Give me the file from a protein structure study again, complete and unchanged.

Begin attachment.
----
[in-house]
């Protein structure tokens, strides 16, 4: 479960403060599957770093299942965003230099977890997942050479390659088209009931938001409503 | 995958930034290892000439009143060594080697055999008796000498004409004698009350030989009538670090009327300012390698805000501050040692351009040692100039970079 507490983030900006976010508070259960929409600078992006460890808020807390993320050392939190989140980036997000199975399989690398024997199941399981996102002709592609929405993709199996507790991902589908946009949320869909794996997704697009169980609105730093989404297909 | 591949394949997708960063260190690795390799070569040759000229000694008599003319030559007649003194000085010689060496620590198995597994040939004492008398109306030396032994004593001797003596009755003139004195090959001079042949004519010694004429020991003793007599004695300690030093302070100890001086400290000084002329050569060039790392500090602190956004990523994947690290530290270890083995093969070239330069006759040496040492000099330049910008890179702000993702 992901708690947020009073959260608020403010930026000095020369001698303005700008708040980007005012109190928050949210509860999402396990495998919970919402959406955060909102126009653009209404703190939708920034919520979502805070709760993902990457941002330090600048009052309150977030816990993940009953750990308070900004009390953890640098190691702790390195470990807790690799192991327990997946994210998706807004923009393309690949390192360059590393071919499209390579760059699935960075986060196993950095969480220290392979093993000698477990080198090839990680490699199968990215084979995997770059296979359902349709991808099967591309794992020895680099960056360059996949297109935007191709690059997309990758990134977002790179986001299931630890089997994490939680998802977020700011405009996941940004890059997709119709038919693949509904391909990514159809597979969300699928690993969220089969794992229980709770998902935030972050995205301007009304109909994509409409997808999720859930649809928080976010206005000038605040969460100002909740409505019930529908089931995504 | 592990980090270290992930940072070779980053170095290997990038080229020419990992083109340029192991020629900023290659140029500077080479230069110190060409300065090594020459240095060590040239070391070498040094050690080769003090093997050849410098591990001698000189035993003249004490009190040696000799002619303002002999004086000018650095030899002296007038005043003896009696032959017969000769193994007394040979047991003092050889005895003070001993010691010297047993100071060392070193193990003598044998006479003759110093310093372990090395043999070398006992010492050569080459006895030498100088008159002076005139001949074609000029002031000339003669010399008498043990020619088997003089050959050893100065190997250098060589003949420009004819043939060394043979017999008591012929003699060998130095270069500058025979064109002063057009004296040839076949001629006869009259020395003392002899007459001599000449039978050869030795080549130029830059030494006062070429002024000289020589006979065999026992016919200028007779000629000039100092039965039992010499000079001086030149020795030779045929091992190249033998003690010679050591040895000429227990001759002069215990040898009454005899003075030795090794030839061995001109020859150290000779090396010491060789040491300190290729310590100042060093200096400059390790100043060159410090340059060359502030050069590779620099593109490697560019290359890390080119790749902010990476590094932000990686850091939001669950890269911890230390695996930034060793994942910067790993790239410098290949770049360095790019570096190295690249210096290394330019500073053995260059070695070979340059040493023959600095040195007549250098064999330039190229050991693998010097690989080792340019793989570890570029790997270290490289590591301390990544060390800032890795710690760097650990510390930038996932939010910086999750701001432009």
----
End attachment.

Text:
[in-house]
């Protein structure tokens, strides 16, 4: 479960403060599957770093299942965003230099977890997942050479390659088209009931938001409503 | 995958930034290892000439009143060594080697055999008796000498004409004698009350030989009538670090009327300012390698805000501050040692351009040692100039970079 507490983030900006976010508070259960929409600078992006460890808020807390993320050392939190989140980036997000199975399989690398024997199941399981996102002709592609929405993709199996507790991902589908946009949320869909794996997704697009169980609105730093989404297909 | 591949394949997708960063260190690795390799070569040759000229000694008599003319030559007649003194000085010689060496620590198995597994040939004492008398109306030396032994004593001797003596009755003139004195090959001079042949004519010694004429020991003793007599004695300690030093302070100890001086400290000084002329050569060039790392500090602190956004990523994947690290530290270890083995093969070239330069006759040496040492000099330049910008890179702000993702 992901708690947020009073959260608020403010930026000095020369001698303005700008708040980007005012109190928050949210509860999402396990495998919970919402959406955060909102126009653009209404703190939708920034919520979502805070709760993902990457941002330090600048009052309150977030816990993940009953750990308070900004009390953890640098190691702790390195470990807790690799192991327990997946994210998706807004923009393309690949390192360059590393071919499209390579760059699935960075986060196993950095969480220290392979093993000698477990080198090839990680490699199968990215084979995997770059296979359902349709991808099967591309794992020895680099960056360059996949297109935007191709690059997309990758990134977002790179986001299931630890089997994490939680998802977020700011405009996941940004890059997709119709038919693949509904391909990514159809597979969300699928690993969220089969794992229980709770998902935030972050995205301007009304109909994509409409997808999720859930649809928080976010206005000038605040969460100002909740409505019930529908089931995504 | 592990980090270290992930940072070779980053170095290997990038080229020419990992083109340029192991020629900023290659140029500077080479230069110190060409300065090594020459240095060590040239070391070498040094050690080769003090093997050849410098591990001698000189035993003249004490009190040696000799002619303002002999004086000018650095030899002296007038005043003896009696032959017969000769193994007394040979047991003092050889005895003070001993010691010297047993100071060392070193193990003598044998006479003759110093310093372990090395043999070398006992010492050569080459006895030498100088008159002076005139001949074609000029002031000339003669010399008498043990020619088997003089050959050893100065190997250098060589003949420009004819043939060394043979017999008591012929003699060998130095270069500058025979064109002063057009004296040839076949001629006869009259020395003392002899007459001599000449039978050869030795080549130029830059030494006062070429002024000289020589006979065999026992016919200028007779000629000039100092039965039992010499000079001086030149020795030779045929091992190249033998003690010679050591040895000429227990001759002069215990040898009454005899003075030795090794030839061995001109020859150290000779090396010491060789040491300190290729310590100042060093200096400059390790100043060159410090340059060359502030050069590779620099593109490697560019290359890390080119790749902010990476590094932000990686850091939001669950890269911890230390695996930034060793994942910067790993790239410098290949770049360095790019570096190295690249210096290394330019500073053995260059070695070979340059040493023959600095040195007549250098064999330039190229050991693998010097690989080792340019793989570890570029790997270290490289590591301390990544060390800032890795710690760097650990510390930038996932939010910086999750701001432009």